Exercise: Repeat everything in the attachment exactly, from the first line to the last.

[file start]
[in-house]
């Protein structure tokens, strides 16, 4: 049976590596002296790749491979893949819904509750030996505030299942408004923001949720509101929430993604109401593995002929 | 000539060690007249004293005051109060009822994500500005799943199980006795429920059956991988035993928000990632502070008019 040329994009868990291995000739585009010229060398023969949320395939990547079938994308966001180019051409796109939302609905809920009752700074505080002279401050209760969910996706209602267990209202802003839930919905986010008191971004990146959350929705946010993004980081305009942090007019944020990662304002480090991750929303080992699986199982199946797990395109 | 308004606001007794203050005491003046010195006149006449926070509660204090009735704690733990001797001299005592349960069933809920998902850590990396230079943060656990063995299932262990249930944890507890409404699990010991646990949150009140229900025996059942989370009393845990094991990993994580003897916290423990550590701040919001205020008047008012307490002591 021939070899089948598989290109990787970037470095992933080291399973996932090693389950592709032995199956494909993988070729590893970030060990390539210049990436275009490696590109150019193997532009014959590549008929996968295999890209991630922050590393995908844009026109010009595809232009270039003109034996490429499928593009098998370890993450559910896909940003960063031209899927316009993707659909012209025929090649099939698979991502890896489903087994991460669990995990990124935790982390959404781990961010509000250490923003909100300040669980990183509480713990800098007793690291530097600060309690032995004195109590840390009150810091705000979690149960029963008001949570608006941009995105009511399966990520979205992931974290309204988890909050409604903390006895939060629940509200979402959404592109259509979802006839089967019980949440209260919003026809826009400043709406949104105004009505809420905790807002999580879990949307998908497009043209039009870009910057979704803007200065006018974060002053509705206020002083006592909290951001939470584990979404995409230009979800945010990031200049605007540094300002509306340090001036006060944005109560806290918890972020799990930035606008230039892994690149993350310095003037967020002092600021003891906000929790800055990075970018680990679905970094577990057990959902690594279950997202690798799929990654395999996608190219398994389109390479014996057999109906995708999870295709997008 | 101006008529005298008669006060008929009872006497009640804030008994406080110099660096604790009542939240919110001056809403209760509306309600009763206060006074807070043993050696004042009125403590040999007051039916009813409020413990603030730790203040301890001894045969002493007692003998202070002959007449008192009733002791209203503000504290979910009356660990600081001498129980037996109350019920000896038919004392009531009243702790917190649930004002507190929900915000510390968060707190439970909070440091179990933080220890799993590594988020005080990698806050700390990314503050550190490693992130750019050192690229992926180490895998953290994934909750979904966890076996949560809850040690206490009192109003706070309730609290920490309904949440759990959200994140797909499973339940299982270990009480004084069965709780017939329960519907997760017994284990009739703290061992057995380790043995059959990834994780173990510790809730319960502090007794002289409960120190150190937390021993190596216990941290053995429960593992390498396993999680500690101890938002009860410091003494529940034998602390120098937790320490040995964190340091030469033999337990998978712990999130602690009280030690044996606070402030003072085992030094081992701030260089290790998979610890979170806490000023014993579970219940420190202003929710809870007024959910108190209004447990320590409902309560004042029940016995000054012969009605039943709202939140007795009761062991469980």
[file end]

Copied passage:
[in-house]
């Protein structure tokens, strides 16, 4: 049976590596002296790749491979893949819904509750030996505030299942408004923001949720509101929430993604109401593995002929 | 000539060690007249004293005051109060009822994500500005799943199980006795429920059956991988035993928000990632502070008019 040329994009868990291995000739585009010229060398023969949320395939990547079938994308966001180019051409796109939302609905809920009752700074505080002279401050209760969910996706209602267990209202802003839930919905986010008191971004990146959350929705946010993004980081305009942090007019944020990662304002480090991750929303080992699986199982199946797990395109 | 308004606001007794203050005491003046010195006149006449926070509660204090009735704690733990001797001299005592349960069933809920998902850590990396230079943060656990063995299932262990249930944890507890409404699990010991646990949150009140229900025996059942989370009393845990094991990993994580003897916290423990550590701040919001205020008047008012307490002591 021939070899089948598989290109990787970037470095992933080291399973996932090693389950592709032995199956494909993988070729590893970030060990390539210049990436275009490696590109150019193997532009014959590549008929996968295999890209991630922050590393995908844009026109010009595809232009270039003109034996490429499928593009098998370890993450559910896909940003960063031209899927316009993707659909012209025929090649099939698979991502890896489903087994991460669990995990990124935790982390959404781990961010509000250490923003909100300040669980990183509480713990800098007793690291530097600060309690032995004195109590840390009150810091705000979690149960029963008001949570608006941009995105009511399966990520979205992931974290309204988890909050409604903390006895939060629940509200979402959404592109259509979802006839089967019980949440209260919003026809826009400043709406949104105004009505809420905790807002999580879990949307998908497009043209039009870009910057979704803007200065006018974060002053509705206020002083006592909290951001939470584990979404995409230009979800945010990031200049605007540094300002509306340090001036006060944005109560806290918890972020799990930035606008230039892994690149993350310095003037967020002092600021003891906000929790800055990075970018680990679905970094577990057990959902690594279950997202690798799929990654395999996608190219398994389109390479014996057999109906995708999870295709997008 | 101006008529005298008669006060008929009872006497009640804030008994406080110099660096604790009542939240919110001056809403209760509306309600009763206060006074807070043993050696004042009125403590040999007051039916009813409020413990603030730790203040301890001894045969002493007692003998202070002959007449008192009733002791209203503000504290979910009356660990600081001498129980037996109350019920000896038919004392009531009243702790917190649930004002507190929900915000510390968060707190439970909070440091179990933080220890799993590594988020005080990698806050700390990314503050550190490693992130750019050192690229992926180490895998953290994934909750979904966890076996949560809850040690206490009192109003706070309730609290920490309904949440759990959200994140797909499973339940299982270990009480004084069965709780017939329960519907997760017994284990009739703290061992057995380790043995059959990834994780173990510790809730319960502090007794002289409960120190150190937390021993190596216990941290053995429960593992390498396993999680500690101890938002009860410091003494529940034998602390120098937790320490040995964190340091030469033999337990998978712990999130602690009280030690044996606070402030003072085992030094081992701030260089290790998979610890979170806490000023014993579970219940420190202003929710809870007024959910108190209004447990320590409902309560004042029940016995000054012969009605039943709202939140007795009761062991469980």